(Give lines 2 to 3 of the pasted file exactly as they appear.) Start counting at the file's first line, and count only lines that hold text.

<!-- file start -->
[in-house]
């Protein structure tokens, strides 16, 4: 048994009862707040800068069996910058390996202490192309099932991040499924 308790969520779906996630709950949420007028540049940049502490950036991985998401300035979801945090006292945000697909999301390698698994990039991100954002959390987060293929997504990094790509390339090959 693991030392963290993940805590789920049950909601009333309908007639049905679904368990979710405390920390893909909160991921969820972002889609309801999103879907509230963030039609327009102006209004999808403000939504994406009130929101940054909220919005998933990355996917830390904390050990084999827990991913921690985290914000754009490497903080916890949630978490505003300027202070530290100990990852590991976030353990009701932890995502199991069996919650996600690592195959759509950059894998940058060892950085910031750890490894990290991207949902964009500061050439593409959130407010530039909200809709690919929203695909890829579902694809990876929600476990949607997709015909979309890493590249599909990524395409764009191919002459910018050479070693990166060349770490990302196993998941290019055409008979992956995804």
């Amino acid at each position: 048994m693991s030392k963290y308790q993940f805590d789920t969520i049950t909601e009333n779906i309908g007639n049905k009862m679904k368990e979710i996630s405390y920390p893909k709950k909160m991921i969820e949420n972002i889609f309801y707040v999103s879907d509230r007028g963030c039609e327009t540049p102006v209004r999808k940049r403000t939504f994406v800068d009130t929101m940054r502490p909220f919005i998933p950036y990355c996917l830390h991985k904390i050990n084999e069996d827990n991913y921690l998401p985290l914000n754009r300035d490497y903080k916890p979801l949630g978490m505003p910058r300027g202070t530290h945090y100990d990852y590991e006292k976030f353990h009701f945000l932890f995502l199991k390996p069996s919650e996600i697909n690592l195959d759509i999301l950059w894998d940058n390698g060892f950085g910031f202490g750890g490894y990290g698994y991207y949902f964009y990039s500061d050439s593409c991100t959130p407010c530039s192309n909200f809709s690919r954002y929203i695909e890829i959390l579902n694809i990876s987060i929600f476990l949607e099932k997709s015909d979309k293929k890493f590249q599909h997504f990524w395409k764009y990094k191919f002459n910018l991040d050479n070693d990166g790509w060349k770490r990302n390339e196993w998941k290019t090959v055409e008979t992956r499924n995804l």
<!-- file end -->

């Protein structure tokens, strides 16, 4: 048994009862707040800068069996910058390996202490192309099932991040499924 308790969520779906996630709950949420007028540049940049502490950036991985998401300035979801945090006292945000697909999301390698698994990039991100954002959390987060293929997504990094790509390339090959 693991030392963290993940805590789920049950909601009333309908007639049905679904368990979710405390920390893909909160991921969820972002889609309801999103879907509230963030039609327009102006209004999808403000939504994406009130929101940054909220919005998933990355996917830390904390050990084999827990991913921690985290914000754009490497903080916890949630978490505003300027202070530290100990990852590991976030353990009701932890995502199991069996919650996600690592195959759509950059894998940058060892950085910031750890490894990290991207949902964009500061050439593409959130407010530039909200809709690919929203695909890829579902694809990876929600476990949607997709015909979309890493590249599909990524395409764009191919002459910018050479070693990166060349770490990302196993998941290019055409008979992956995804």
């Amino acid at each position: 048994m693991s030392k963290y308790q993940f805590d789920t969520i049950t909601e009333n779906i309908g007639n049905k009862m679904k368990e979710i996630s405390y920390p893909k709950k909160m991921i969820e949420n972002i889609f309801y707040v999103s879907d509230r007028g963030c039609e327009t540049p102006v209004r999808k940049r403000t939504f994406v800068d009130t929101m940054r502490p909220f919005i998933p950036y990355c996917l830390h991985k904390i050990n084999e069996d827990n991913y921690l998401p985290l914000n754009r300035d490497y903080k916890p979801l949630g978490m505003p910058r300027g202070t530290h945090y100990d990852y590991e006292k976030f353990h009701f945000l932890f995502l199991k390996p069996s919650e996600i697909n690592l195959d759509i999301l950059w894998d940058n390698g060892f950085g910031f202490g750890g490894y990290g698994y991207y949902f964009y990039s500061d050439s593409c991100t959130p407010c530039s192309n909200f809709s690919r954002y929203i695909e890829i959390l579902n694809i990876s987060i929600f476990l949607e099932k997709s015909d979309k293929k890493f590249q599909h997504f990524w395409k764009y990094k191919f002459n910018l991040d050479n070693d990166g790509w060349k770490r990302n390339e196993w998941k290019t090959v055409e008979t992956r499924n995804l």